Reflections from the Dome
This month's Reflections From the Dome will trace the history of the "Fighting Irish" nickname from the late 1800s to the 1920s. Featured will be a chapter on the subject from Murray Sperber's Shake Down The Thunder.
Chapter 12: The Origin of the "Fighting Irish" Nickname
" 'O'Reilly, why doesn't
Notre Dame have a mascot?'
This exchange in a novel about college sports in the 1920s catches the prejudices that many Americans of the time held toward citizens of Irish-Catholic descent. However, unlike other immigrant groups who tried to submerge their ethnicity into the American melting pot and considered such terms as "Polack" and "Bohunk" insults, Irish Catholics gloried in many of their nicknames, particularly the one given to the Notre Dame football team: the "Fighting Irish."
Like other traditions at the school, the origins of the Notre Dame nickname are both obvious and obscure. As previously noted, the many Irish boxers and champions in the popular nineteenth-century sport of prizefighting, coupled with N.D.'s preponderance of students, faculty, and administrators of Irish-Catholic descent, is the most probable source. But the first use of the term is not definite.
One history of Notre Dame football quotes an old alumnus remembering the Northwestern students yelling "Kill those Fighting Irish" during the 1889 game. Other histories claim that halfback Pete Vaughan, during halftime of the 1909 struggle with Michigan, looked around at his mainly Irish-American teammates and spit out, "What's the matter with you guys. You're all Irish and you're not fighting!" Both tales, however, depend on the memory of the teller and, if accepted, reflect glory on that person.
More authentic than these questionable anecdotes are the early uses of the term in the press: the 1904 Scholastic mentions that in the loss at Wisconsin, "the plucky fight of our boys won the applause of the crowd, who rooted for the 'game Irishmen' all during [the contest]"; in its
coverage of the 1909 victory over Michigan, the Detroit Free Press reported: "Eleven fighting Irishmen wrecked the Yost machine this afternoon. These sons of Erin individually and collectively representing the University of Notre Dame. .."; and by 1914, The Dome lauded the "traditional Irish fight of the Notre Dame" players and students.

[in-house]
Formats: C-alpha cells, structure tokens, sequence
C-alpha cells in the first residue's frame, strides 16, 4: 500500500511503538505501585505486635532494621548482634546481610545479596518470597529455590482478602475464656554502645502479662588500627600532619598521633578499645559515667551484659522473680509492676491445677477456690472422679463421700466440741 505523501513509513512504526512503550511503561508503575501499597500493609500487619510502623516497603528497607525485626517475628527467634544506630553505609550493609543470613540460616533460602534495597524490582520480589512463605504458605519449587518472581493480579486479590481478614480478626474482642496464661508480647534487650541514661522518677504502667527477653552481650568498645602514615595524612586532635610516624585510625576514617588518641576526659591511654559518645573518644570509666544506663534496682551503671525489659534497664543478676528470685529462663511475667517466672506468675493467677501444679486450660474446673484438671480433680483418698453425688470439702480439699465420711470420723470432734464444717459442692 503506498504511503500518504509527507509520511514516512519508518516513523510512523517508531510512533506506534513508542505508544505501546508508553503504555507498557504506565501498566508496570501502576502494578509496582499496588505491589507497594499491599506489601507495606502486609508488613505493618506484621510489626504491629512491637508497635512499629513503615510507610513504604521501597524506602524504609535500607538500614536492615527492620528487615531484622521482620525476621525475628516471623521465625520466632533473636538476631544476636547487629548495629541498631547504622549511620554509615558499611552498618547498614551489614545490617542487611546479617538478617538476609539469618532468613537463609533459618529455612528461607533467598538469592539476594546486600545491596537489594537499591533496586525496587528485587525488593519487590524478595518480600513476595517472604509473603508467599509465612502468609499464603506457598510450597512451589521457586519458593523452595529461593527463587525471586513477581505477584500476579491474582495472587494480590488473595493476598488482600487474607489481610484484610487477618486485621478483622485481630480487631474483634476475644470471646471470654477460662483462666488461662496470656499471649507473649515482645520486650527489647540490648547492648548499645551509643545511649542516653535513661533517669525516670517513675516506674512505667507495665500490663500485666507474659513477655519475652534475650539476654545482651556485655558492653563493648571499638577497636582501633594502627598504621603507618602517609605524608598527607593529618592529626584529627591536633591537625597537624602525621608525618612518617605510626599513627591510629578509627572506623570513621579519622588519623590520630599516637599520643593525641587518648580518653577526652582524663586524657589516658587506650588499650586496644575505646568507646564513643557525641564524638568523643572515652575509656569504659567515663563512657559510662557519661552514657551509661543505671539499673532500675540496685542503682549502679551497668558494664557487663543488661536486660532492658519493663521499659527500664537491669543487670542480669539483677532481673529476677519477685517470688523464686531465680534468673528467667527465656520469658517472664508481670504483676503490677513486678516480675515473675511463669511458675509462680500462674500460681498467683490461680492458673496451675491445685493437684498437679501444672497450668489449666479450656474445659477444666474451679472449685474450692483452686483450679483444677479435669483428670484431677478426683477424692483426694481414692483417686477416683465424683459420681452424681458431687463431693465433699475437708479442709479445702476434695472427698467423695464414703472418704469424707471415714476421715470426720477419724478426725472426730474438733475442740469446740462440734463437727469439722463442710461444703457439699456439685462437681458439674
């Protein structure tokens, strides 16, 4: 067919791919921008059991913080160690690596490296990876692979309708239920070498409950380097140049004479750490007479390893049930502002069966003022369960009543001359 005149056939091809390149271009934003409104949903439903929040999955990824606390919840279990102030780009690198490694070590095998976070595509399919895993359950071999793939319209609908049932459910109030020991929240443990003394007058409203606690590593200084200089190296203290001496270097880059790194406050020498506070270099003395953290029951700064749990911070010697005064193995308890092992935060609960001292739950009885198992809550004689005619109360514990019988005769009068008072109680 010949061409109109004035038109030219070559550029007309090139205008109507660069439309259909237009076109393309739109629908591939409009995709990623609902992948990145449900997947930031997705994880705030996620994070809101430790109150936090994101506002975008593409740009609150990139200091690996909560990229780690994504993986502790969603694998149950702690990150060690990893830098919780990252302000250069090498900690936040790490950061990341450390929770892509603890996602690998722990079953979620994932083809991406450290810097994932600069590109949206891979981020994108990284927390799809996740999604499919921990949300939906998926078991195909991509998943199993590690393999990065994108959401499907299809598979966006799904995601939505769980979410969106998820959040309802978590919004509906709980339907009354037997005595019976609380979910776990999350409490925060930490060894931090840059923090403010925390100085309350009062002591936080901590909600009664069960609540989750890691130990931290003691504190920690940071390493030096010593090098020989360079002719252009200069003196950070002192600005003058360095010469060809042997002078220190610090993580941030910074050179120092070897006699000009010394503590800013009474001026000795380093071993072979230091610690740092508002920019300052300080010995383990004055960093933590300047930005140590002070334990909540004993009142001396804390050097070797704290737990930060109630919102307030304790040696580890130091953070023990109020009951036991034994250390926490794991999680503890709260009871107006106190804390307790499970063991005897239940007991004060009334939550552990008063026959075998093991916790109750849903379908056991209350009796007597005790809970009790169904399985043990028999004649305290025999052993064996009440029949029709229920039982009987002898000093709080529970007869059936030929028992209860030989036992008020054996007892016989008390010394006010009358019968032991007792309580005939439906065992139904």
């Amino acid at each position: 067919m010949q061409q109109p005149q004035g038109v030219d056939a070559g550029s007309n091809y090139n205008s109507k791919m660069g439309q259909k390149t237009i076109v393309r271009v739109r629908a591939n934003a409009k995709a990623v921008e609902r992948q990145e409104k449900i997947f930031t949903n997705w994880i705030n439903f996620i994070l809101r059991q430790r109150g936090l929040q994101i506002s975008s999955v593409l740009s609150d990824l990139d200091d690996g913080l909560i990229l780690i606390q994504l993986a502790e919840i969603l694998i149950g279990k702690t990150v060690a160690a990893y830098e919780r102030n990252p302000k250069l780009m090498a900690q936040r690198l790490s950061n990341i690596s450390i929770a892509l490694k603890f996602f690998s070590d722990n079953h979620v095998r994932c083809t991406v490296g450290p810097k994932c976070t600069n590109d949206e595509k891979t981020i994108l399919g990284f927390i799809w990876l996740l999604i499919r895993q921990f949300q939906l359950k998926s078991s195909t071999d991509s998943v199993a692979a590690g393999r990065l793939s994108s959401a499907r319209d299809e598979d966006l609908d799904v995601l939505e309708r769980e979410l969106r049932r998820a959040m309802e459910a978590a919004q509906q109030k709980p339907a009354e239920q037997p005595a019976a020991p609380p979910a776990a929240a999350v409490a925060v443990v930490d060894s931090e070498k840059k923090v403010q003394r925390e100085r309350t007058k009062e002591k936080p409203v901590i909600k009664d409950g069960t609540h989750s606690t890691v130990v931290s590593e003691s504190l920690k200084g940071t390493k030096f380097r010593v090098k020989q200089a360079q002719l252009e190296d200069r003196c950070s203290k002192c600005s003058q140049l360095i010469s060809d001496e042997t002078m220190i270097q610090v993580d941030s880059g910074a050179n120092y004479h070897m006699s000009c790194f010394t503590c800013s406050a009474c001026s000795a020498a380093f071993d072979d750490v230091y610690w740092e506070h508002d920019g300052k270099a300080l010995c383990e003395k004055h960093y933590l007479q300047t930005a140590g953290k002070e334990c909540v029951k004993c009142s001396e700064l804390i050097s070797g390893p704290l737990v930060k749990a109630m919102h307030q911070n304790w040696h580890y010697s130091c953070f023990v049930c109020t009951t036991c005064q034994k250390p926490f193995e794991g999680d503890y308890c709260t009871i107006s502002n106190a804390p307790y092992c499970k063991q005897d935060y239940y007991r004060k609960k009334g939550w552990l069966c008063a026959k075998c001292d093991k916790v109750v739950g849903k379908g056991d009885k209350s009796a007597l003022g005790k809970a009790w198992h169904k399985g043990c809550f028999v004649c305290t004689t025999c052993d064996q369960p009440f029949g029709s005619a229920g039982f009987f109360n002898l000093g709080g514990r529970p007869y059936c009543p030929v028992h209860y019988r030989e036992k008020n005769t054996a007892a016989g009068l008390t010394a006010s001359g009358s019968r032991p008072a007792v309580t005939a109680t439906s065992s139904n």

During the first decades of N.D. football history, however, the midwestern press usually called the team the "Catholics," or, if strongly anti- Notre Dame, "Papists," "Horrible Hibernians," "Dumb Micks," and "Dirty Irish" -fans of opposing squads often yelled the last two insults. N.D. student publications carefully avoided these terms and usually referred to their players as the "Gold and Blue," the "Notre Damers," "Warriors," and occasionally, the "Irish."
From 1913 on, because of the team's annual trips east and its other travels, Chicago journalists began tagging them the "Ramblers" and the "Nomads." The New York newspapers, however, preferred "Hoosiers," and in the early 1920s, the New York Daily News tried "Hoosier Harps" (considering its Irish working-class readership, no insult was intended).
Like everyone living in Indiana, Rockne was frequently asked about the origin of the word Hoosier. He usually replied with an anecdote that also illustrated the toughness of Notre Dame football: "After every game the [N.D.] coach goes over the field, picks up what he finds, and asks his team, 'Whose ear is this?' Hence Hoosier."
For many years, Notre Dame administrators disapproved of the "Catholic" and "Irish" nicknames. President Bums wrote that the terms are "discountenanced by the authorities of the University" but because often their "usage is in a playful spirit, no offense being intended, this makes it the harder to deal with the matter effectively." Even on his own campus,